• Rule 2: Save for a rainy day
    • Allot a budget for recurring, less-frequent expenses by separating the amount to monthly intervals. The funny thing is, I use this method long before I knew about YNAB. And I’m using Personal Finances Pro for this.
  • Rule 3: Roll with the punches
    • Be flexible when overspending. Adjust the allocations accordingly when such situations occur.
  • Rule 4: Live on last month’s income
    • You allot a budget for your next month’s expenses. YNABers call this the buffer. This is to give the user enough breathing room for paying the bills instead of timing it for the next paycheck.

Other than the software itself, the official website gives free online classes as well as blog posts for financial advices. Overall, YNAB doesn’t revolve with the tool, but it’s more of a comprehensive program to help you save more money and get more out of your financial resources. Though it’s not for free, the amount of cash that you will save (if you’ll be faithful to the program) will worth every penny that you spent.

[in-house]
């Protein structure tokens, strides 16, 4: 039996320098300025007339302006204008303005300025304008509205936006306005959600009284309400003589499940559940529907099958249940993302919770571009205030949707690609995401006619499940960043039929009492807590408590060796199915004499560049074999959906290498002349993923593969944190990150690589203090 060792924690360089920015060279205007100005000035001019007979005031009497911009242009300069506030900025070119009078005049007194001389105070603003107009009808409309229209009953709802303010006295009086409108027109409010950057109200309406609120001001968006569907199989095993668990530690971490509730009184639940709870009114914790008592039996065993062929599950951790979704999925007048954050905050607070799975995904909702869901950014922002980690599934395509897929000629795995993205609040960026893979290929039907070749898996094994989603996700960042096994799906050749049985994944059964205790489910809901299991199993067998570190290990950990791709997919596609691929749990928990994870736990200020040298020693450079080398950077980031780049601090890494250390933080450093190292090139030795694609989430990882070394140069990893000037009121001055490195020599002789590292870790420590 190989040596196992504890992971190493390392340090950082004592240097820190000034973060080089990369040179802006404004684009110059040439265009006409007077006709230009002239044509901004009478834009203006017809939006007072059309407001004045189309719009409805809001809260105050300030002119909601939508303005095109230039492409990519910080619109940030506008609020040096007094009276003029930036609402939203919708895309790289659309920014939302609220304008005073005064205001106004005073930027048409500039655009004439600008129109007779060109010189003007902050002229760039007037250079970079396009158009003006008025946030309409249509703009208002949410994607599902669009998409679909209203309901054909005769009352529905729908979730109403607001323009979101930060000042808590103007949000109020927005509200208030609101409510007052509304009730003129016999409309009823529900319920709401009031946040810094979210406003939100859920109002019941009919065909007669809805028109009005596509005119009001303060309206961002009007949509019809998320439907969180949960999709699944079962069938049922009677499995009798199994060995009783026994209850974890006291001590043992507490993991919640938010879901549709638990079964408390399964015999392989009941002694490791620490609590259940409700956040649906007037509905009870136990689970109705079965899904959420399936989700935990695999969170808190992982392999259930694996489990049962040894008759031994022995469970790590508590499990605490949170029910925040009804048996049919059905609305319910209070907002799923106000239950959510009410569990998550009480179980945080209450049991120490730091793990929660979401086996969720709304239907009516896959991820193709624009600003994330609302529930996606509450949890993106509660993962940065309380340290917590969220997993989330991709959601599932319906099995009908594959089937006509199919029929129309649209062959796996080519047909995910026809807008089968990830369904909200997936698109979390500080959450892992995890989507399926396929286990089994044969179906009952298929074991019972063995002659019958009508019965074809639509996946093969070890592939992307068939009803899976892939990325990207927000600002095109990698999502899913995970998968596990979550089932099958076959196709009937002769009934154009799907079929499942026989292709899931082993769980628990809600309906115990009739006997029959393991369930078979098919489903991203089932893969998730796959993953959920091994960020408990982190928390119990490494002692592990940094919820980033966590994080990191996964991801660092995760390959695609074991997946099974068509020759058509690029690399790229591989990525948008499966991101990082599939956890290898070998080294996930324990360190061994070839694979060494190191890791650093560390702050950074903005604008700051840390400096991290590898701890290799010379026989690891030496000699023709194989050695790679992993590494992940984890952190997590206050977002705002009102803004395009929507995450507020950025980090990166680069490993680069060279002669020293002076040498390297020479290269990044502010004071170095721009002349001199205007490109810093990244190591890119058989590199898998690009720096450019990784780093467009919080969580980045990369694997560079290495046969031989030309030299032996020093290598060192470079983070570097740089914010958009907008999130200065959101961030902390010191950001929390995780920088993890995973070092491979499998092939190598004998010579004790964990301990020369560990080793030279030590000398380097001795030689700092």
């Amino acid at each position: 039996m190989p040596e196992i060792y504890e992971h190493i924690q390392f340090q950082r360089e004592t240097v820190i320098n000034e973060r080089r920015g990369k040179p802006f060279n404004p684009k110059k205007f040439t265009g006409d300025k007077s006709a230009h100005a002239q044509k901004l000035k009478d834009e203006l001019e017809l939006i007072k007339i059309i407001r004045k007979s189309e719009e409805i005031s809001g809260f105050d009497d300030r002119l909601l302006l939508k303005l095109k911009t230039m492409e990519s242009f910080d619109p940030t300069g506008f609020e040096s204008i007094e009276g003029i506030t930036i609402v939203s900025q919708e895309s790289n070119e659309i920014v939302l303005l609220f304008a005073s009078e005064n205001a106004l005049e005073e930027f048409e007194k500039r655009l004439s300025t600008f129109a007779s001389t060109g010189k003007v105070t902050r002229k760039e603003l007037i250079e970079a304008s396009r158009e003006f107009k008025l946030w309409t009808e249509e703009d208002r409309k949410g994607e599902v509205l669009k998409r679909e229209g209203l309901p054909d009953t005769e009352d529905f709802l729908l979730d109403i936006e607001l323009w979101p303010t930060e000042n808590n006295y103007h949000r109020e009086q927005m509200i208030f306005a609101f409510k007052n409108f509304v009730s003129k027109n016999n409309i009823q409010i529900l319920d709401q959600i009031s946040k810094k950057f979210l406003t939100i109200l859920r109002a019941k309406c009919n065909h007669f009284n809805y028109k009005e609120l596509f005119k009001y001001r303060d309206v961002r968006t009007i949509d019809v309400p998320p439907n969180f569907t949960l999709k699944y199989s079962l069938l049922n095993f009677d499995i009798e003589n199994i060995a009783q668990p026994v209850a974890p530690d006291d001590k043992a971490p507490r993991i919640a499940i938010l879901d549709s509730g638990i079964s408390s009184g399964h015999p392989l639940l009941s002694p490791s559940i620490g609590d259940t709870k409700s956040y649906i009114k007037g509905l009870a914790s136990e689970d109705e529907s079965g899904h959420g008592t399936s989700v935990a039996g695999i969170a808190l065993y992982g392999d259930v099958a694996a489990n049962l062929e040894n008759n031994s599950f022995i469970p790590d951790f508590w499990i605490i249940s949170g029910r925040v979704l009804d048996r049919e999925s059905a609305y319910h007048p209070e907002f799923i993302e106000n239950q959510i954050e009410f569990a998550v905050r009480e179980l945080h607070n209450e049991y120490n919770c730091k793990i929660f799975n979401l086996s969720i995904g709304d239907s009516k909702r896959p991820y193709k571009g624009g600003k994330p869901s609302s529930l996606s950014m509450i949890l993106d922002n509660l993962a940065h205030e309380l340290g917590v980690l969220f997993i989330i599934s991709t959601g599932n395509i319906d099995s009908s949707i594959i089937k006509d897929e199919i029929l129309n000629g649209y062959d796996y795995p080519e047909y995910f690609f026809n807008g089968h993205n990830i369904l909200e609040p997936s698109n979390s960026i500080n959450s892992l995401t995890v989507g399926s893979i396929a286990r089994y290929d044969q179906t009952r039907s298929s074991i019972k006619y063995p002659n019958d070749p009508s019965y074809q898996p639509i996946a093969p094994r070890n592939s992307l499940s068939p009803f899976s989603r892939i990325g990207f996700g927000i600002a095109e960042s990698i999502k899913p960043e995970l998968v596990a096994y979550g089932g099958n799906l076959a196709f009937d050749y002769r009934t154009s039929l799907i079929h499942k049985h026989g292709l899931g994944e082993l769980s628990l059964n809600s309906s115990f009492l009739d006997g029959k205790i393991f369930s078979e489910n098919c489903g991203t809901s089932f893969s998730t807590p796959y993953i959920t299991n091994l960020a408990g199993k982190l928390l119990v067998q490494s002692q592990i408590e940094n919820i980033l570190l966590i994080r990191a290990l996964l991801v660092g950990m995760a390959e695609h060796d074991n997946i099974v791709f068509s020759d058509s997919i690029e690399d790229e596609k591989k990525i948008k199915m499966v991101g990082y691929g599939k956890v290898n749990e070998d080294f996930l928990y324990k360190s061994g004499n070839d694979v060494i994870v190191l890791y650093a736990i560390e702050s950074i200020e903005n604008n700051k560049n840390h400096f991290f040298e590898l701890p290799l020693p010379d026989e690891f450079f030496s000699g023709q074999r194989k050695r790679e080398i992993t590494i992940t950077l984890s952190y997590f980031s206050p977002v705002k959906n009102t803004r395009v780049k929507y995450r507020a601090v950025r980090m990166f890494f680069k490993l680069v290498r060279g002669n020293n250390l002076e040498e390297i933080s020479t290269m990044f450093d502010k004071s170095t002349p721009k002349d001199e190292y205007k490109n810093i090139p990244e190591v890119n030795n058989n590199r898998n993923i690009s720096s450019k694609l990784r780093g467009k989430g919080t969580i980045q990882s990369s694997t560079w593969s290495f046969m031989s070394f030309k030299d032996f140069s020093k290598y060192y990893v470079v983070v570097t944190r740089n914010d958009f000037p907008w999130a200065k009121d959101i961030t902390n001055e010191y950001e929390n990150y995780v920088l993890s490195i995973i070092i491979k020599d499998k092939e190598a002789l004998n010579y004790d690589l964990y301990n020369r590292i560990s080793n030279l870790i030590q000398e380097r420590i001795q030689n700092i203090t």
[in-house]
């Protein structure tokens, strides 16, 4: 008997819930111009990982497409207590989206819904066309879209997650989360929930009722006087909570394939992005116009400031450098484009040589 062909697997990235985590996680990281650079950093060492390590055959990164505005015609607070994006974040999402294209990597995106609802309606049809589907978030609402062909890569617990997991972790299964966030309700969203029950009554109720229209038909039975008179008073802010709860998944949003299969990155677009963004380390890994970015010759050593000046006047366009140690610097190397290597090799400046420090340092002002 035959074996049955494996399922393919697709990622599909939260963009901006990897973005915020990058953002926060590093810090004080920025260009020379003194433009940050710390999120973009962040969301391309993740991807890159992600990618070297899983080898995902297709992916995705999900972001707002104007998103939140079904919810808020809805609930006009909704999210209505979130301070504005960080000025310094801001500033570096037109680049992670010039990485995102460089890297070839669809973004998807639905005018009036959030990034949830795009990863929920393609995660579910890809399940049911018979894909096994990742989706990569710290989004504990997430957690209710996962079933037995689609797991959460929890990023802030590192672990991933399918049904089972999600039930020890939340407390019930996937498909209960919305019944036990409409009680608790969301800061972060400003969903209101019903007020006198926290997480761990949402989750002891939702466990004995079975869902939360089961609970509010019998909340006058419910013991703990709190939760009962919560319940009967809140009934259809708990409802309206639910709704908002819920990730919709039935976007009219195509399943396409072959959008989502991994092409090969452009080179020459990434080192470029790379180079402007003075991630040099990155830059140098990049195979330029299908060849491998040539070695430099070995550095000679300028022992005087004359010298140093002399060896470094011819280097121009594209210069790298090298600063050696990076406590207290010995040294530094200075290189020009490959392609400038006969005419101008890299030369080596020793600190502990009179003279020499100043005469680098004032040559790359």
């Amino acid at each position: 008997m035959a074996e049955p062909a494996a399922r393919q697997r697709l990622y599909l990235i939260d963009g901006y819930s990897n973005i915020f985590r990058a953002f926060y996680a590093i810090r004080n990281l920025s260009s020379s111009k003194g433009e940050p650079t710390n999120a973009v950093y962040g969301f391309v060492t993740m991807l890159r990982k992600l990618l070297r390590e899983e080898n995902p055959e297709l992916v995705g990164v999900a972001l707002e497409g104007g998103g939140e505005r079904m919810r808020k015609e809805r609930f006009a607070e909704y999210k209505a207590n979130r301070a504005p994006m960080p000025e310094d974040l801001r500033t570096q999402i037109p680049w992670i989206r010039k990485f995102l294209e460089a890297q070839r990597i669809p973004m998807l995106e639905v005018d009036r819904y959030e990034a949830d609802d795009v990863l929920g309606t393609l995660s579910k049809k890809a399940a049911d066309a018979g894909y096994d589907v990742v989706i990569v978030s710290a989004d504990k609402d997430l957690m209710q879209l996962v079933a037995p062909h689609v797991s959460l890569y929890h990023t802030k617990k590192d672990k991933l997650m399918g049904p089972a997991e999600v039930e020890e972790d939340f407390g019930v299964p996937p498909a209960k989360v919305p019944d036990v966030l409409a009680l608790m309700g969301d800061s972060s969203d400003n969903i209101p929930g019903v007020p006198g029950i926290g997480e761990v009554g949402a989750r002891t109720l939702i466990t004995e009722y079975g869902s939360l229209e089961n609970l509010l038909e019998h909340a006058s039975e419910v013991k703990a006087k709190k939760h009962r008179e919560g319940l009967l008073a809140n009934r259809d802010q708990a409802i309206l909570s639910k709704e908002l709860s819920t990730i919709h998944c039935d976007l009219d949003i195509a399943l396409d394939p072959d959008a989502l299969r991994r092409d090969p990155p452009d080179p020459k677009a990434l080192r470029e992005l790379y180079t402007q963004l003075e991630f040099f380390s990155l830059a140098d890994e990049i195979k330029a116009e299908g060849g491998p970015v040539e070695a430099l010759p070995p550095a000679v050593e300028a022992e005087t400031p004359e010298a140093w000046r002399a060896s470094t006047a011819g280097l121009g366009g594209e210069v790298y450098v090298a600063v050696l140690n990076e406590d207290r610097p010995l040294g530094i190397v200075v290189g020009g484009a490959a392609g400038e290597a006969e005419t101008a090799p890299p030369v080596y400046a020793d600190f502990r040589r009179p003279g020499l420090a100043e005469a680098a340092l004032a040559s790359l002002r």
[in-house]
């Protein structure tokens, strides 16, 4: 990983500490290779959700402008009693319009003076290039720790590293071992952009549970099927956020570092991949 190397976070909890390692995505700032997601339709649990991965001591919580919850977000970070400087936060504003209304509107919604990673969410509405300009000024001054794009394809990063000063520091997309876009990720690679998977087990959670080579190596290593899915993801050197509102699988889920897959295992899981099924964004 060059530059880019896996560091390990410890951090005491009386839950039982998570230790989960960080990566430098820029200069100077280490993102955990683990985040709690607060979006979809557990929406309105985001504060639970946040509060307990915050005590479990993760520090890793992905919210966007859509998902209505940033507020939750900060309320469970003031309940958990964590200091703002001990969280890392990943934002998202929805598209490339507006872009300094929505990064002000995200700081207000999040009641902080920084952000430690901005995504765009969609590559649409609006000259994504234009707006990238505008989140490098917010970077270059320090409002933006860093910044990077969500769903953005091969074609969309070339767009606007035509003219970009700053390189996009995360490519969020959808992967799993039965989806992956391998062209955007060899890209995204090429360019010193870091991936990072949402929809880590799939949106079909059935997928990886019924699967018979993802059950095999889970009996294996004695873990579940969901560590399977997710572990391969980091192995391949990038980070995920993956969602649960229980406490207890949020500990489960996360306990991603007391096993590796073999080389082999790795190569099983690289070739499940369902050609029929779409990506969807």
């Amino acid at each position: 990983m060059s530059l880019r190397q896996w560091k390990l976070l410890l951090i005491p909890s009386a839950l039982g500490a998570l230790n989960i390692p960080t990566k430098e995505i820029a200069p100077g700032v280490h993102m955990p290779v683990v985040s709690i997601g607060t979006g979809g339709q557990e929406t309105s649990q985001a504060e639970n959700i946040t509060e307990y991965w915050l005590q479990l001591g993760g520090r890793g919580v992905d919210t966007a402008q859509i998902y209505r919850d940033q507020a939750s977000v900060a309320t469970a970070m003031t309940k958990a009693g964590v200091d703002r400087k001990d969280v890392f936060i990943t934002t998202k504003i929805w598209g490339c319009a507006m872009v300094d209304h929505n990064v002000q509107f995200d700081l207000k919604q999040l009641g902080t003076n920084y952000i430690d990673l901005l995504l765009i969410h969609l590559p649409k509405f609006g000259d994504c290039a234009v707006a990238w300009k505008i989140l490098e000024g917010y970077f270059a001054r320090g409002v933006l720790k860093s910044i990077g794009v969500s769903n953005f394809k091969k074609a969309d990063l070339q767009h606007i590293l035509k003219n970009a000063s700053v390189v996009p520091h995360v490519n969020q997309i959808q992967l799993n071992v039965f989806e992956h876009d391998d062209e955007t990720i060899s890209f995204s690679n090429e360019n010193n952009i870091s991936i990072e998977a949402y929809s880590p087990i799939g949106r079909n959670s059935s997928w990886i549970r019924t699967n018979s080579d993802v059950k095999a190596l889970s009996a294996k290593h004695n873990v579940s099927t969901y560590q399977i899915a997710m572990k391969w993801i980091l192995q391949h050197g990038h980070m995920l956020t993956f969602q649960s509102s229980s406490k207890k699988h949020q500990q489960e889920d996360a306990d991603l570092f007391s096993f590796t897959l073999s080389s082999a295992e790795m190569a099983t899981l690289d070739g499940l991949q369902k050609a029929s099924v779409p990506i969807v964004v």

Whichever you choose, keep in mind that the tool alone cannot help you handle your money properly. It takes discipline to avoid spending more than what you earn. It’s hard but if you focus on long-term gratification, you’ll see moving forward that all those plannings were totally worth it. I hope you find a tool and approach that will make you save more and in turn make you financially abundant. Cheers! (~^_^)~

Photo Credits: iTunes, Google Play, Steam

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2 comments on “Applications for Personal Finance Management

  1. […] transfer of funds really made it convenient for me to avail such great deals. Good thing I’m keeping records of my personal finances and I observed the sudden spike of expenses. I knew I had to halt at one point. Then I read this […]

  2. […] wondering why personal financial budgets were not included here. Well, I already wrote an entire blog post about that, so if you’re interested, you can check it out. 🙂 As much as technology is giving […]